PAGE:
- SOAKING IN THE PURITAMA HOT SPRINGS. Tucked into a red-and-white rock canyon at 11,500 feet, the springs felt transcendent after our hike across parched landscape. My kids chased the tiny black fish that share the eight crystalline, 86- to 92- degree rock pools carved from the thermal, mineral-laden Puritama River; watched electric-blue dragonflies and golden finches flit through the dense pampas grass and foxtails lining the pools; and scouted a prime spot under the mini waterfalls that cascade from one pool to the next.
Guide: The Atacama Desert for Families
STAY: With four interconnected pools, outdoor Jacuzzis, an observatory, and a stable where kids can help groom the horses and take riding lessons, families can easily fill a day with on-site offerings at Explora Atacama. Choose from custom, small-group outdoor adventures such
as a 12-mile horseback ride through the dunes, a half- day bicycle ride along dry riverbeds through the Piedra de la Coca petroglyphs, or a ramble in the multihued Valle del Arcoiris (Rainbow Valley). Weekly barbecues at the 39-acre compound include Andean music and dance. The 50-room lodge is closed for an overhaul following a fire earlier this year, with a reopening set for January 2017 that will add new terraces and outings, including the option to stay at Explora’s altiplano camp.
Children ages 5 and up are welcome at Awasi Atacama, whose ten thatched-roof, cottagelike rooms crafted of adobe, stone, and wood mimic the designs of local pre-Inca structures. Mix a family cooking, weaving, or pottery class with tailor-made excursions, from a hike to the site of a pre-Columbian fortress for sunset views over the salt flats to a picnic next to an ancient carob tree carved by sixteenth-century Spanish conquistadors in a tucked-away village of limestone houses.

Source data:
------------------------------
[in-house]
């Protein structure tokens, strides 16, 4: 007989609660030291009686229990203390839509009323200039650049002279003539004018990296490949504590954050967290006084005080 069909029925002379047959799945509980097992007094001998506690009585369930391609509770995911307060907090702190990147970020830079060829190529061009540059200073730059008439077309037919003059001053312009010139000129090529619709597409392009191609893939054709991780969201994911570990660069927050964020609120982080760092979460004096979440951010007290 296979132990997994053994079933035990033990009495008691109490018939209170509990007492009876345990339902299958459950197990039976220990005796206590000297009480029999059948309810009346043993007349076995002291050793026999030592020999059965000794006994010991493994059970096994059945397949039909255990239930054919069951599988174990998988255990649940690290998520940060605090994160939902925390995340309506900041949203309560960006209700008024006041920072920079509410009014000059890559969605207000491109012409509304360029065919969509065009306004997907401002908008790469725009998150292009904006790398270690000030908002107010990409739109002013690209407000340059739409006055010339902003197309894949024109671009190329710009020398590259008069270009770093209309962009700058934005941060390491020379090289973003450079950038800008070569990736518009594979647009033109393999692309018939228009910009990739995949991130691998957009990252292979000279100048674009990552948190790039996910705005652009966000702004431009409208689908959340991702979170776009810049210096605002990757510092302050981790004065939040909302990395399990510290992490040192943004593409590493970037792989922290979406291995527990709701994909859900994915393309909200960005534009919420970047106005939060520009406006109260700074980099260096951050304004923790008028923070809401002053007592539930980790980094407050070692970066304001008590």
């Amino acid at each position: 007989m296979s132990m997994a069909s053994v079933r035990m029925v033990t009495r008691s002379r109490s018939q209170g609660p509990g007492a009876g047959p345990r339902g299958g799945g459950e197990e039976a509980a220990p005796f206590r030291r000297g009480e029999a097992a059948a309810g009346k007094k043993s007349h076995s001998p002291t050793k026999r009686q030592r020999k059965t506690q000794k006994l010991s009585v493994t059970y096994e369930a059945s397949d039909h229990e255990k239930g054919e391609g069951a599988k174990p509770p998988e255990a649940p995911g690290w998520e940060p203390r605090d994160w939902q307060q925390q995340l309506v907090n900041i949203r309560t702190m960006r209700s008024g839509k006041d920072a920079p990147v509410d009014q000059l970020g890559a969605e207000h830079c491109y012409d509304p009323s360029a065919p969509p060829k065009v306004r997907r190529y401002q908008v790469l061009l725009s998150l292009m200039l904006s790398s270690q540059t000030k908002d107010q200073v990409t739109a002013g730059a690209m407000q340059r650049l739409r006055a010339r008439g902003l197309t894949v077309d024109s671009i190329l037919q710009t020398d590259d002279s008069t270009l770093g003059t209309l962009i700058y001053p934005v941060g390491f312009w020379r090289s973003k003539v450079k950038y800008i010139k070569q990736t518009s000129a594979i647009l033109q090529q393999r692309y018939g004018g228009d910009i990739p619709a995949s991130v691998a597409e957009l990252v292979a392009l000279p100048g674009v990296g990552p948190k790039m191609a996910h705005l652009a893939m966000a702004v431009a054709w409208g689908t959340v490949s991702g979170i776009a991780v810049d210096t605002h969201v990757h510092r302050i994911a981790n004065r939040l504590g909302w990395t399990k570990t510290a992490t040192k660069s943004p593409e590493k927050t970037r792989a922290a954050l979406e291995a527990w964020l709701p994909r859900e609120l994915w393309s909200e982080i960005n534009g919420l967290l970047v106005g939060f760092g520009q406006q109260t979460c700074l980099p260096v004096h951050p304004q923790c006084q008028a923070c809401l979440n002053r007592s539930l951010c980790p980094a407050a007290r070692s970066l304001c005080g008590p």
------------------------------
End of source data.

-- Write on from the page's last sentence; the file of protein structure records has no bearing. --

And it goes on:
GO: Virtuoso’s on-site tour operator in Chile can organize family-oriented tours in Atacama, with activities such as horseback riding through Valle de la Muerte, floating in
the salt lake, and a meal with a local family.
EAT: Heladería Babalú offers inventive ice cream infused with native flavors such as algarrobo (carob), chañar (fruit from the Chilean palo verde, with a maple-syrup-like flavor), coca leaf (yes, that coca leaf), and the herb ricarica (similar to sage), as well as accessible classics like chocolate. Caracoles 140 near Domingo Atienza.
Pizzeria El Charrúa turns out fast, quality, Uruguayan-style thin-crust pizza with toppings both familiar (garlic and mushrooms) and local (choclo – starchy Andean giant corn). Tocopilla 442 between Cara- coles and Gustavo Le Paige.
Changing its fixed-meal menu daily, Baltinache features indigenous Atacameño- Mapuche fusion fare, such as kebabs made from guanaco (a llamalike animal) and chañar mousse. Reservations are essential. Domingo Atienza near Palpana.